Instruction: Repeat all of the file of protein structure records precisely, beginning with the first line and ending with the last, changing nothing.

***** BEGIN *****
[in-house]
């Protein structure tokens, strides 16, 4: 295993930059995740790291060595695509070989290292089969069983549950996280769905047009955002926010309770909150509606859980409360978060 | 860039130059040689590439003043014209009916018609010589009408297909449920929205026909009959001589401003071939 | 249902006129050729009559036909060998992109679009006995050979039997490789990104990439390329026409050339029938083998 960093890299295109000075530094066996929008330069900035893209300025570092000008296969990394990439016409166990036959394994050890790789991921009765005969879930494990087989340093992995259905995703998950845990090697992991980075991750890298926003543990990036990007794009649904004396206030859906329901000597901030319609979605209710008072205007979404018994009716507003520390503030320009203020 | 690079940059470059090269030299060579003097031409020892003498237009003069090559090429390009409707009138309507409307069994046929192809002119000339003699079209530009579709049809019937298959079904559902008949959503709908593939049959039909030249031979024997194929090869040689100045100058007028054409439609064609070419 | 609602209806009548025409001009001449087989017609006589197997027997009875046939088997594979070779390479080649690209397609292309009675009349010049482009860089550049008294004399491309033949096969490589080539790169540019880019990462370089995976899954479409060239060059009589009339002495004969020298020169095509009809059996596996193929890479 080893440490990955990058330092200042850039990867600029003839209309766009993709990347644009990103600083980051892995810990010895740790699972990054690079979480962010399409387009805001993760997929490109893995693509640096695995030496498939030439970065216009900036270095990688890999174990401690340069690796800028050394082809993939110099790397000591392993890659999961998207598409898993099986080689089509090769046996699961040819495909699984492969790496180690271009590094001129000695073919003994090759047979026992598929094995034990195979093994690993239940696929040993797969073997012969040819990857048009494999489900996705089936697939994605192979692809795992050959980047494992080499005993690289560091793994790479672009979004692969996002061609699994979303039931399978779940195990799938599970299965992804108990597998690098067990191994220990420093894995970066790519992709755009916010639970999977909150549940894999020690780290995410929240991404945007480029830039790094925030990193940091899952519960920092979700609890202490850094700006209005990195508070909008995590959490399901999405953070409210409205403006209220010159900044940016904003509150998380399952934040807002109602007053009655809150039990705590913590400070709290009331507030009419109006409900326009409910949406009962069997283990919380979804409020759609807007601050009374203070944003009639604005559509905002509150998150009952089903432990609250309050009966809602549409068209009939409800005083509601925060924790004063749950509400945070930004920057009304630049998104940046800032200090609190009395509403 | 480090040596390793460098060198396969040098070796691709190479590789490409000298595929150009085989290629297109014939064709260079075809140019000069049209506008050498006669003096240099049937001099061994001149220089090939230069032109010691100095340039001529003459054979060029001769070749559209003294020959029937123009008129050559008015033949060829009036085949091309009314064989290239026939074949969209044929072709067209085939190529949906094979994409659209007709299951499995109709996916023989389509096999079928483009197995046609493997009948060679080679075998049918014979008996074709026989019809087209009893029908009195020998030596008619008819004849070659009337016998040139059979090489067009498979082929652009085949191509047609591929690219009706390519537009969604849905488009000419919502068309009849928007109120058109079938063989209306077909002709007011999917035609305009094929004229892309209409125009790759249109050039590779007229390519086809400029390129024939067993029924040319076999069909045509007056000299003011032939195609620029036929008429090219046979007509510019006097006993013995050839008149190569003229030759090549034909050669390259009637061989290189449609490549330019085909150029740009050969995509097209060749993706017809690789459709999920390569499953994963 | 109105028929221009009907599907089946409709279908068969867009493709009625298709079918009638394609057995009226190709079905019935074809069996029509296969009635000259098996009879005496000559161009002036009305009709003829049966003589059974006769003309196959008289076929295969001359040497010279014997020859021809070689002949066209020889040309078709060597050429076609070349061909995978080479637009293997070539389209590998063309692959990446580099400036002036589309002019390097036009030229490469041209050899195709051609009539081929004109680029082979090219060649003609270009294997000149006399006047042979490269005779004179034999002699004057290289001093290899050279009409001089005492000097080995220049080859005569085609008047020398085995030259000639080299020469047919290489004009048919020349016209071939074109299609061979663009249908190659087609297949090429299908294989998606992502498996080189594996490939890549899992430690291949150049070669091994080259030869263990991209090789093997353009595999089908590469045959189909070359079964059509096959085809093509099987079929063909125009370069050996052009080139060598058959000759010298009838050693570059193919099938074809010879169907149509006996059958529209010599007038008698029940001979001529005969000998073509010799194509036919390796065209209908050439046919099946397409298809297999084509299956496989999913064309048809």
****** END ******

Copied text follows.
[in-house]
């Protein structure tokens, strides 16, 4: 295993930059995740790291060595695509070989290292089969069983549950996280769905047009955002926010309770909150509606859980409360978060 | 860039130059040689590439003043014209009916018609010589009408297909449920929205026909009959001589401003071939 | 249902006129050729009559036909060998992109679009006995050979039997490789990104990439390329026409050339029938083998 960093890299295109000075530094066996929008330069900035893209300025570092000008296969990394990439016409166990036959394994050890790789991921009765005969879930494990087989340093992995259905995703998950845990090697992991980075991750890298926003543990990036990007794009649904004396206030859906329901000597901030319609979605209710008072205007979404018994009716507003520390503030320009203020 | 690079940059470059090269030299060579003097031409020892003498237009003069090559090429390009409707009138309507409307069994046929192809002119000339003699079209530009579709049809019937298959079904559902008949959503709908593939049959039909030249031979024997194929090869040689100045100058007028054409439609064609070419 | 609602209806009548025409001009001449087989017609006589197997027997009875046939088997594979070779390479080649690209397609292309009675009349010049482009860089550049008294004399491309033949096969490589080539790169540019880019990462370089995976899954479409060239060059009589009339002495004969020298020169095509009809059996596996193929890479 080893440490990955990058330092200042850039990867600029003839209309766009993709990347644009990103600083980051892995810990010895740790699972990054690079979480962010399409387009805001993760997929490109893995693509640096695995030496498939030439970065216009900036270095990688890999174990401690340069690796800028050394082809993939110099790397000591392993890659999961998207598409898993099986080689089509090769046996699961040819495909699984492969790496180690271009590094001129000695073919003994090759047979026992598929094995034990195979093994690993239940696929040993797969073997012969040819990857048009494999489900996705089936697939994605192979692809795992050959980047494992080499005993690289560091793994790479672009979004692969996002061609699994979303039931399978779940195990799938599970299965992804108990597998690098067990191994220990420093894995970066790519992709755009916010639970999977909150549940894999020690780290995410929240991404945007480029830039790094925030990193940091899952519960920092979700609890202490850094700006209005990195508070909008995590959490399901999405953070409210409205403006209220010159900044940016904003509150998380399952934040807002109602007053009655809150039990705590913590400070709290009331507030009419109006409900326009409910949406009962069997283990919380979804409020759609807007601050009374203070944003009639604005559509905002509150998150009952089903432990609250309050009966809602549409068209009939409800005083509601925060924790004063749950509400945070930004920057009304630049998104940046800032200090609190009395509403 | 480090040596390793460098060198396969040098070796691709190479590789490409000298595929150009085989290629297109014939064709260079075809140019000069049209506008050498006669003096240099049937001099061994001149220089090939230069032109010691100095340039001529003459054979060029001769070749559209003294020959029937123009008129050559008015033949060829009036085949091309009314064989290239026939074949969209044929072709067209085939190529949906094979994409659209007709299951499995109709996916023989389509096999079928483009197995046609493997009948060679080679075998049918014979008996074709026989019809087209009893029908009195020998030596008619008819004849070659009337016998040139059979090489067009498979082929652009085949191509047609591929690219009706390519537009969604849905488009000419919502068309009849928007109120058109079938063989209306077909002709007011999917035609305009094929004229892309209409125009790759249109050039590779007229390519086809400029390129024939067993029924040319076999069909045509007056000299003011032939195609620029036929008429090219046979007509510019006097006993013995050839008149190569003229030759090549034909050669390259009637061989290189449609490549330019085909150029740009050969995509097209060749993706017809690789459709999920390569499953994963 | 109105028929221009009907599907089946409709279908068969867009493709009625298709079918009638394609057995009226190709079905019935074809069996029509296969009635000259098996009879005496000559161009002036009305009709003829049966003589059974006769003309196959008289076929295969001359040497010279014997020859021809070689002949066209020889040309078709060597050429076609070349061909995978080479637009293997070539389209590998063309692959990446580099400036002036589309002019390097036009030229490469041209050899195709051609009539081929004109680029082979090219060649003609270009294997000149006399006047042979490269005779004179034999002699004057290289001093290899050279009409001089005492000097080995220049080859005569085609008047020398085995030259000639080299020469047919290489004009048919020349016209071939074109299609061979663009249908190659087609297949090429299908294989998606992502498996080189594996490939890549899992430690291949150049070669091994080259030869263990991209090789093997353009595999089908590469045959189909070359079964059509096959085809093509099987079929063909125009370069050996052009080139060598058959000759010298009838050693570059193919099938074809010879169907149509006996059958529209010599007038008698029940001979001529005969000998073509010799194509036919390796065209209908050439046919099946397409298809297999084509299956496989999913064309048809």